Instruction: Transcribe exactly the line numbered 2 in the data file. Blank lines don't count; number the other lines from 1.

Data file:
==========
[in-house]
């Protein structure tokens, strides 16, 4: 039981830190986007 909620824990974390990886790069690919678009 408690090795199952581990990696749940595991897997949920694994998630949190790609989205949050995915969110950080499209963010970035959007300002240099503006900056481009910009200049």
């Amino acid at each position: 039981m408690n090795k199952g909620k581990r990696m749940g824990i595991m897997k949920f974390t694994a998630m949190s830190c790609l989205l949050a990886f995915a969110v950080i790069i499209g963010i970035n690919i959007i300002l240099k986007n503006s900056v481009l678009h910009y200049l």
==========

């Protein structure tokens, strides 16, 4: 039981830190986007 909620824990974390990886790069690919678009 408690090795199952581990990696749940595991897997949920694994998630949190790609989205949050995915969110950080499209963010970035959007300002240099503006900056481009910009200049």